Gooding & Company Geared Online at Scottsdale
Gooding & Company held their first auction of the year with the option to view available lots in person if you were either a registered bidder or, lucky for us, a member of the press. While the Geared Online sale had some very nice cars and broke a world record for a Mercedes-Benz that we’ll discuss shortly, we expect their Amelia Island auction, which will be held in March, to have more exclusive cars than what we saw in Scottsdale – and that’s saying something, considering they had one of only 34 Maserati 5000 GTs ever built in Scottsdale. Many of the cars available at the Scottsdale online auction had reserves, but we watched as the minutes ticked down and saw quite a few of them have their reserve lifted as the end of each car’s auction approached. Moral of the story? If you’re bidding on something, be ready to buy it!
Gooding & Company performed well in Scottsdale, although they just barely didn’t break into the seven-figure range on their most expensive car. That’s not to say their auction went poorly – quite the contrary in fact. Gooding & Company sold 50 out of the 57 lots that were available, a solid 88% sell-through rate. The average price at their auction worked out to $139,249 from their total sales of $6,962,450. Considering the lack of in-person bidding their sell-through rate and average price was right in line with the quality we’ve come to expect from Gooding & Company.
Rare Maserati Leads the Way for Gooding & Company Scottsdale
While we didn’t see a McLaren F1 at Gooding & Company this year, they had some very impressive cars on hand and we’re looking forward to even more impressive lots that will be at Amelia Island. Although there weren’t multiple seven-figure sales as we witnessed at Barrett-Jackson, there were still very rare and extremely collectible cars on offer. The most expensive car they sold was a 1961 Maserati 5000 GT Coupe – one of only three 5000 GTs that were bodied by Carrozzeria Touring, the same coachwork builder that produced chassis 103.002 which was delivered to the Shah of Iran in 1959.
The catch with this ’61 Maserati 5000 GT – aside from how rare it is, being one of only 34 Maserati 5000 GTs that were ever produced – is that it wasn’t in running condition. While the car looked great from outside, the new owner will have some work to do before they’re able to bring it to any shows. But for someone who spent $924,000 on a car that doesn’t run we imagine the cost to properly finish the restoration won’t be a huge concern.
Gooding & Company Set World Record Price
A new record was set by Gooding & Company when they sold a 1972 Mercedes-Benz 350 SL for $108,900 – well exceeding the estimate of $65,000 to $75,000. It’s worth noting that this car had a single owner from 1972 until 2012 and showed less than 44,000 original miles. It also came equipped with factory air-conditioning and included its original manuals, tools, and other documentation that confirms its matching-numbers engine. It will be interesting to see what this does to the value of other 350 SLs moving forward – will this prove to a fluke, or are collectors starting to take notice of the earlier R107s?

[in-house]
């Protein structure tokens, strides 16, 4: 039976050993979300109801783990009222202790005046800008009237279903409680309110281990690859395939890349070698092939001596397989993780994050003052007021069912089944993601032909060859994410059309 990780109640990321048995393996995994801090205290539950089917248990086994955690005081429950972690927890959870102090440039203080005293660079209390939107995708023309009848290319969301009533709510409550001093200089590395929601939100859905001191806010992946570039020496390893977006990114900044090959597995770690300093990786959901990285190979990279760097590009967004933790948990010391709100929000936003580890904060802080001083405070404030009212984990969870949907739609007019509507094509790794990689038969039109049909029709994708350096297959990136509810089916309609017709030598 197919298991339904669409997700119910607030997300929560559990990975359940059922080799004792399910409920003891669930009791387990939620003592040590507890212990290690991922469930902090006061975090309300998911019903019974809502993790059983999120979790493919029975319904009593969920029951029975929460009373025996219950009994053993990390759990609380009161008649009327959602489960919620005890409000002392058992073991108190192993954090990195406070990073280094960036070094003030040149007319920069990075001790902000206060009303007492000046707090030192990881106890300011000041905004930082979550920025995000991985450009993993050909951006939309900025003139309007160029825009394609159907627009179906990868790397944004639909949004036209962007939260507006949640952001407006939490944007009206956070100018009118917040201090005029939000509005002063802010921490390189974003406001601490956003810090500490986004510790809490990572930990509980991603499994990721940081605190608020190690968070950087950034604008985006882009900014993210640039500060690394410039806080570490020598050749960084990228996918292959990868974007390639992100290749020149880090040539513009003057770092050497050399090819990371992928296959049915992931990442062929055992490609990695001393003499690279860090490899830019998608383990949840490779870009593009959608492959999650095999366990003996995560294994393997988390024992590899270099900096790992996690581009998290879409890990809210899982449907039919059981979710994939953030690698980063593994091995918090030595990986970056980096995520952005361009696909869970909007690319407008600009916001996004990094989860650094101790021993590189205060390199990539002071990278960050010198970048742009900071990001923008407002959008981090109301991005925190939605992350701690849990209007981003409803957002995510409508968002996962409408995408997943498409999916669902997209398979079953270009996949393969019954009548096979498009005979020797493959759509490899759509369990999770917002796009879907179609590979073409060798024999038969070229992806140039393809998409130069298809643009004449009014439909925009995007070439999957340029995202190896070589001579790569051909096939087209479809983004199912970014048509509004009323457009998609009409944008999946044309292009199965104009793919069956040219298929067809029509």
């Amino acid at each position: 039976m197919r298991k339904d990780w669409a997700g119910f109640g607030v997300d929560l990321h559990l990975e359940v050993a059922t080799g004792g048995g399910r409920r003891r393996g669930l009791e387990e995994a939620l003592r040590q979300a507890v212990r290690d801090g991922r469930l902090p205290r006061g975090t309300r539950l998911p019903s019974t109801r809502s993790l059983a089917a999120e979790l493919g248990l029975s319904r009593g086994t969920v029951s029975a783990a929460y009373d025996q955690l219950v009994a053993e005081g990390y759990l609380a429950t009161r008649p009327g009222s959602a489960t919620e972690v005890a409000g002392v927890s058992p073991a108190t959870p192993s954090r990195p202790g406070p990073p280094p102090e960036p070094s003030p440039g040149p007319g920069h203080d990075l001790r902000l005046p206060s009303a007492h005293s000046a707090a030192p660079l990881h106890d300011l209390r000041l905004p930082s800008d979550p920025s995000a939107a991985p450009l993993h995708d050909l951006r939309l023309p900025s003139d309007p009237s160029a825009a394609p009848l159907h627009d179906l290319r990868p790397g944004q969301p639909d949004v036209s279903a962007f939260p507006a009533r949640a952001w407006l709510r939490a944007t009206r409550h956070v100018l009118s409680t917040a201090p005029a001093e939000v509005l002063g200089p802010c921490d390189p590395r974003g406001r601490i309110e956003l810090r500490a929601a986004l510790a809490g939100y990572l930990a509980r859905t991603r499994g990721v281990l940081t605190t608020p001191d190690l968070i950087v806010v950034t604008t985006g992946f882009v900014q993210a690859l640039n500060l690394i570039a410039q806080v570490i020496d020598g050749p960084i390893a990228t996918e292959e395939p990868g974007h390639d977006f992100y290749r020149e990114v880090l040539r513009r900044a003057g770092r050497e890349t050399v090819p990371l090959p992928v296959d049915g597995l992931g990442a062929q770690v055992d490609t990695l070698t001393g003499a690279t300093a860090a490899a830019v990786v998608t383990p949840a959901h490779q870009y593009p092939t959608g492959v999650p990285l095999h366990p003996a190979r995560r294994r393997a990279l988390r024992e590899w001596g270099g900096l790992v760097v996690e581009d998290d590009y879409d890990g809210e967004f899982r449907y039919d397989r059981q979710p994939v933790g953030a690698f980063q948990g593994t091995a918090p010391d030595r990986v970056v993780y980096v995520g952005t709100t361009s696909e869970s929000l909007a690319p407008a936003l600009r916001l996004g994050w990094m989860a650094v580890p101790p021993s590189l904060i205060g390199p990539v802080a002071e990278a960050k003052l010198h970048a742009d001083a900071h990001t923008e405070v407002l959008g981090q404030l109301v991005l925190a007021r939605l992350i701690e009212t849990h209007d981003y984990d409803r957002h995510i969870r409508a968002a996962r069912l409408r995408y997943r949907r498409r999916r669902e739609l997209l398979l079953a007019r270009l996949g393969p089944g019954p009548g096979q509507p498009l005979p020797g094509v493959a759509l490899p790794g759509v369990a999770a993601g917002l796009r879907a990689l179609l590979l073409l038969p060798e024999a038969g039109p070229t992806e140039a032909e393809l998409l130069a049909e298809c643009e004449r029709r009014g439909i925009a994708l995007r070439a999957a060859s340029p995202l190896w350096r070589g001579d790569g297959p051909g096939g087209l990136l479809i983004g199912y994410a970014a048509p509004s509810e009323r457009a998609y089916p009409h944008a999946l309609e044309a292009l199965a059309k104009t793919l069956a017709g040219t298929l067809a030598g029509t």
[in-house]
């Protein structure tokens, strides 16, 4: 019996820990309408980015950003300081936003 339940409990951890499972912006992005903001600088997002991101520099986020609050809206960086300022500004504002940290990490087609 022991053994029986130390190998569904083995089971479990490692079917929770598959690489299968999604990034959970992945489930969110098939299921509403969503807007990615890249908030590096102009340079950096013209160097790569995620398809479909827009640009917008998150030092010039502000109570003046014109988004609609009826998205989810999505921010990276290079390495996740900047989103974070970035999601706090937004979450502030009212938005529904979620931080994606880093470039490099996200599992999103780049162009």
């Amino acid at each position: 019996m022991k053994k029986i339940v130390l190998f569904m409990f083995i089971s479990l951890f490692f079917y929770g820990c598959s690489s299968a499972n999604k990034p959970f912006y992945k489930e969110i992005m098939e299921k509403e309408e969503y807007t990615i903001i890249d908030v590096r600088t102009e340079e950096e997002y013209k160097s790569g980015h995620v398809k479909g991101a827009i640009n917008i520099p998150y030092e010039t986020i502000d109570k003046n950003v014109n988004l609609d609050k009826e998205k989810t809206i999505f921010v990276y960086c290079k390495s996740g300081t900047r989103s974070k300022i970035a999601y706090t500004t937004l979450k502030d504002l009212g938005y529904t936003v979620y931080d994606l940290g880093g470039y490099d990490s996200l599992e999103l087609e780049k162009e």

Survivor Corvette Stuns in Scottsdale
Another noteworthy sale was a 1963 Chevrolet Corvette Split-Window Coupe. This unrestored survivor sold for $335,500, again exceeding the estimate of $200,000 to $250,000. It didn’t quite break the world record, but it does appear to be the second highest price at auction for a Split-Window Corvette with the 327/340 V8. As well as the desirable 340 horsepower engine, this Corvette has a four-speed manual transmission and a very striking color scheme including Saddle Tan leather upholstery. Remaining in its original owners possession until 2014, it was shown at Bloomington Gold in 2015 and received multiple awards. The odometer shows fewer than 61,200 miles, which we believe to be original. Quite an impressive ’63 Corvette.
Scottsdale 2022 Outliers at Gooding & Company
We took note of some outliers that were on offer from Gooding & Company, including a 1972 Volvo 1800ES Sport Wagon – one of two examples of the 1800ES that we watched during the week, the other being at Bonhams. Volvo built just over 8,000 examples of the 1800ES making this a very collectible model for Volvo enthusiasts and those who appreciate the wagon in general. This example was equipped with factory air-conditioning, a four-speed manual transmission, and electric overdrive. It currently sports its original color paint, Light Blue Metallic, although it was repainted as part of a restoration started in 2017. Although it fell short of the estimate of $70,000 – $90,000 when it sold for $67,000, that was really all the money that could be expected for a ’72 Volvo 1800ES.
We also noticed a unique 1991 Land Rover Range Rover – a rare two-door example. The Range Rover was restored in 2018, apparently costing more than $100,000, but it wasn’t restored to factory specs. Rather it was updated while remaining as true to the original feel and design of the Range Rover as possible. The updates include a Jaguar-Land Rover Classic Infotainment System that allows for Bluetooth connectivity as well as GPS navigation, which has the appearance of a period-correct Becker stereo. The most interesting modification is under the hood, where a GM 6.2L LS3 crate motor replaced the original 3.5L V8, nearly tripling the horsepower of its original engine. This unique ’91 Land Rover sold for $121,000, just below the $130,000 – $160,000 auction estimate. It was exciting to watch the timer count down between all the last-minute bids the Range Rover received – with about five minutes left in the auction the bid was around $84,000 – that’s when we saw the real money come out to play.